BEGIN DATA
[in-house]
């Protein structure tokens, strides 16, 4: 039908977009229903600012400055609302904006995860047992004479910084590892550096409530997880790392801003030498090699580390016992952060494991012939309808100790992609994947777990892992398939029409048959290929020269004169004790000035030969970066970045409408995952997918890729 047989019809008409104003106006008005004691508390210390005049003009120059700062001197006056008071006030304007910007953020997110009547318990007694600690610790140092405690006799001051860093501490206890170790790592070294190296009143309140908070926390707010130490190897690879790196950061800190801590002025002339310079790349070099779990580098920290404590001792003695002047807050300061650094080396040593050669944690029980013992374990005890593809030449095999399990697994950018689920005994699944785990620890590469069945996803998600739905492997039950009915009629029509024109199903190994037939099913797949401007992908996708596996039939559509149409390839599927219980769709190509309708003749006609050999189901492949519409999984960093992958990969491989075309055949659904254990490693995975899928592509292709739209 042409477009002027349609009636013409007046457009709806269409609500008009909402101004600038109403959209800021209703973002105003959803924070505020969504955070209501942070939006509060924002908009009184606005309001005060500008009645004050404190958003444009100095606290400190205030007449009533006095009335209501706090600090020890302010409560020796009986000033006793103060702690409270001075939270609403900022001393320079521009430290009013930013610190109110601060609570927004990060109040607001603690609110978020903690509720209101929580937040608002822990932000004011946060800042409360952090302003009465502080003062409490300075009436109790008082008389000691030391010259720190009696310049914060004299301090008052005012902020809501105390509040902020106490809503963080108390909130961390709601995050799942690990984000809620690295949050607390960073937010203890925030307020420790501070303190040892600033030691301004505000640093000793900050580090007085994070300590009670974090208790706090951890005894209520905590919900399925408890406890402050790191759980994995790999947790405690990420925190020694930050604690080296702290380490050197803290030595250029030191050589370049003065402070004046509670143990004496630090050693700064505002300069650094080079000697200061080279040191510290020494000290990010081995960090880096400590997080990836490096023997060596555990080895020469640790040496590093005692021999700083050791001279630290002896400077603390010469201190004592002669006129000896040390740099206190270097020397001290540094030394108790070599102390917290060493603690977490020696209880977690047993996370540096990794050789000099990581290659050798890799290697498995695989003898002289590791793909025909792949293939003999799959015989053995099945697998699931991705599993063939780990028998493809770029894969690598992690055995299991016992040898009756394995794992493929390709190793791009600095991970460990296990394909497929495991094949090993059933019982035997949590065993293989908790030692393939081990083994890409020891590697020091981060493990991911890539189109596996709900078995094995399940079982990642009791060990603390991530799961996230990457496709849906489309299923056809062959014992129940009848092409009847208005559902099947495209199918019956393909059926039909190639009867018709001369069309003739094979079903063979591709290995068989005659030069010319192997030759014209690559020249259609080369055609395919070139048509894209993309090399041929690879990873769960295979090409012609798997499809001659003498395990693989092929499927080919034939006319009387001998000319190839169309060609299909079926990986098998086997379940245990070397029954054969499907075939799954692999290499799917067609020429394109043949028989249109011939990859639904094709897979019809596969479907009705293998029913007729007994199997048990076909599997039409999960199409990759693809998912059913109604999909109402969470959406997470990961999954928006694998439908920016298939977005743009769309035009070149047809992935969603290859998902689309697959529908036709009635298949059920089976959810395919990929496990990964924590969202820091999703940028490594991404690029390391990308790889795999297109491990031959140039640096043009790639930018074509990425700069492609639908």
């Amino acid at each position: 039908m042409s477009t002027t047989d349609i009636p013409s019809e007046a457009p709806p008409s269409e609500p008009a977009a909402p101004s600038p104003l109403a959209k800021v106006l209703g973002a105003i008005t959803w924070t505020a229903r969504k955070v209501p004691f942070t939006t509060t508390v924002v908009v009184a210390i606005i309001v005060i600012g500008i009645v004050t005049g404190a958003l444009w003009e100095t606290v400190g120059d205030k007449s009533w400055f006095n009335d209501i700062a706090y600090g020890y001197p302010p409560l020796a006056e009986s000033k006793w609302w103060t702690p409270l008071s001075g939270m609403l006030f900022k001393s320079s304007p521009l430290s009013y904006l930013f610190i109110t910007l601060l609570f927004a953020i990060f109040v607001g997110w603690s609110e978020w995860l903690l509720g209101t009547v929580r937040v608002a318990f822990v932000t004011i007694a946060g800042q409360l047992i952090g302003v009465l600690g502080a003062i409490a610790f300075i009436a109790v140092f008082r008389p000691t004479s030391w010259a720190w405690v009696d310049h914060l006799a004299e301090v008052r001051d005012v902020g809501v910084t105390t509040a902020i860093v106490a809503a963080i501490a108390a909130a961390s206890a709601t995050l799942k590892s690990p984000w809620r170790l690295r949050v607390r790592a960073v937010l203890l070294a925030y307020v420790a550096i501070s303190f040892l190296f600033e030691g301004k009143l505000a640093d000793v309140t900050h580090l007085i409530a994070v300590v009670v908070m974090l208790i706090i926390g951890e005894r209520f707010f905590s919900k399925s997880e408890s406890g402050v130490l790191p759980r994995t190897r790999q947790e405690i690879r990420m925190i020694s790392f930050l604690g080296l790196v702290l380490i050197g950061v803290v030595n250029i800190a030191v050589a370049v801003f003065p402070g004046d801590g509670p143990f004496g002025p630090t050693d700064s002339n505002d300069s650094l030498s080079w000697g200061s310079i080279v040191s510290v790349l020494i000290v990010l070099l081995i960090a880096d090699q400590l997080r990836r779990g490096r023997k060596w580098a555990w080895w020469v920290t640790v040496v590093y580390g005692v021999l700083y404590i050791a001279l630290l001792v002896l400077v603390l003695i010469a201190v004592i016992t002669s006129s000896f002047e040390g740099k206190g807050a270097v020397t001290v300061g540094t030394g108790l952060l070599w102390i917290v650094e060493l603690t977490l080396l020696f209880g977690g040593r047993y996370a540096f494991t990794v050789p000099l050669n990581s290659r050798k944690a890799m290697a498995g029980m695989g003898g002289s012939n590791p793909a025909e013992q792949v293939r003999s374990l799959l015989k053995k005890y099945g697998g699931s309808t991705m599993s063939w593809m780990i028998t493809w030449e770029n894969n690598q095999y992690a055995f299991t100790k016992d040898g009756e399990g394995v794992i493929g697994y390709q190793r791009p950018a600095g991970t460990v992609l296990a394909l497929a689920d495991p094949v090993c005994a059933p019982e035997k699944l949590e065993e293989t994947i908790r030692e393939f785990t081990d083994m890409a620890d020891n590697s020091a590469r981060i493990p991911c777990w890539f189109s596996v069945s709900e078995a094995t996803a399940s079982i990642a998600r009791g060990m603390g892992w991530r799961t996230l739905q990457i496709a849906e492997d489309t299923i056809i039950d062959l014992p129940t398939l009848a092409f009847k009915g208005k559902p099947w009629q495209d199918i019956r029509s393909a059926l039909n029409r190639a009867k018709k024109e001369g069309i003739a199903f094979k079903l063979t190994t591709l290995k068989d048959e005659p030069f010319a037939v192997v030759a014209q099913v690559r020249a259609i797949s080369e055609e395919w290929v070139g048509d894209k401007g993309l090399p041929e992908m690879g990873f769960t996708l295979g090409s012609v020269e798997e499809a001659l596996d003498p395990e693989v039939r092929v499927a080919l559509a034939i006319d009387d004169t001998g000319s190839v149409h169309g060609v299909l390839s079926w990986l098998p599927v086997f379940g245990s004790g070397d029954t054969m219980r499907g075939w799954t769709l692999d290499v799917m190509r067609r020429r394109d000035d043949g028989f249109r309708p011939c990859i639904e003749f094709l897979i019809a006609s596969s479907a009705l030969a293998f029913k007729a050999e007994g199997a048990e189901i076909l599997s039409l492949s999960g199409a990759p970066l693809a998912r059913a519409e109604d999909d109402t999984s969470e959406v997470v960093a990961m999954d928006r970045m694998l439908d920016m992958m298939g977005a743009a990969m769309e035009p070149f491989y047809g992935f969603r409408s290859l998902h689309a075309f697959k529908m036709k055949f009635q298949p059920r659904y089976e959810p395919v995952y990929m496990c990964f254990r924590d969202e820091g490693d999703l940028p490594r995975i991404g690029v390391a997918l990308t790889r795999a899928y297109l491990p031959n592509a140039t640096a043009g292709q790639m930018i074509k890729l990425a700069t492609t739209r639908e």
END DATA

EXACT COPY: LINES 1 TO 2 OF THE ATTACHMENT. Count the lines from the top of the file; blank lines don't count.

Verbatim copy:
[in-house]
């Protein structure tokens, strides 16, 4: 039908977009229903600012400055609302904006995860047992004479910084590892550096409530997880790392801003030498090699580390016992952060494991012939309808100790992609994947777990892992398939029409048959290929020269004169004790000035030969970066970045409408995952997918890729 047989019809008409104003106006008005004691508390210390005049003009120059700062001197006056008071006030304007910007953020997110009547318990007694600690610790140092405690006799001051860093501490206890170790790592070294190296009143309140908070926390707010130490190897690879790196950061800190801590002025002339310079790349070099779990580098920290404590001792003695002047807050300061650094080396040593050669944690029980013992374990005890593809030449095999399990697994950018689920005994699944785990620890590469069945996803998600739905492997039950009915009629029509024109199903190994037939099913797949401007992908996708596996039939559509149409390839599927219980769709190509309708003749006609050999189901492949519409999984960093992958990969491989075309055949659904254990490693995975899928592509292709739209 042409477009002027349609009636013409007046457009709806269409609500008009909402101004600038109403959209800021209703973002105003959803924070505020969504955070209501942070939006509060924002908009009184606005309001005060500008009645004050404190958003444009100095606290400190205030007449009533006095009335209501706090600090020890302010409560020796009986000033006793103060702690409270001075939270609403900022001393320079521009430290009013930013610190109110601060609570927004990060109040607001603690609110978020903690509720209101929580937040608002822990932000004011946060800042409360952090302003009465502080003062409490300075009436109790008082008389000691030391010259720190009696310049914060004299301090008052005012902020809501105390509040902020106490809503963080108390909130961390709601995050799942690990984000809620690295949050607390960073937010203890925030307020420790501070303190040892600033030691301004505000640093000793900050580090007085994070300590009670974090208790706090951890005894209520905590919900399925408890406890402050790191759980994995790999947790405690990420925190020694930050604690080296702290380490050197803290030595250029030191050589370049003065402070004046509670143990004496630090050693700064505002300069650094080079000697200061080279040191510290020494000290990010081995960090880096400590997080990836490096023997060596555990080895020469640790040496590093005692021999700083050791001279630290002896400077603390010469201190004592002669006129000896040390740099206190270097020397001290540094030394108790070599102390917290060493603690977490020696209880977690047993996370540096990794050789000099990581290659050798890799290697498995695989003898002289590791793909025909792949293939003999799959015989053995099945697998699931991705599993063939780990028998493809770029894969690598992690055995299991016992040898009756394995794992493929390709190793791009600095991970460990296990394909497929495991094949090993059933019982035997949590065993293989908790030692393939081990083994890409020891590697020091981060493990991911890539189109596996709900078995094995399940079982990642009791060990603390991530799961996230990457496709849906489309299923056809062959014992129940009848092409009847208005559902099947495209199918019956393909059926039909190639009867018709001369069309003739094979079903063979591709290995068989005659030069010319192997030759014209690559020249259609080369055609395919070139048509894209993309090399041929690879990873769960295979090409012609798997499809001659003498395990693989092929499927080919034939006319009387001998000319190839169309060609299909079926990986098998086997379940245990070397029954054969499907075939799954692999290499799917067609020429394109043949028989249109011939990859639904094709897979019809596969479907009705293998029913007729007994199997048990076909599997039409999960199409990759693809998912059913109604999909109402969470959406997470990961999954928006694998439908920016298939977005743009769309035009070149047809992935969603290859998902689309697959529908036709009635298949059920089976959810395919990929496990990964924590969202820091999703940028490594991404690029390391990308790889795999297109491990031959140039640096043009790639930018074509990425700069492609639908």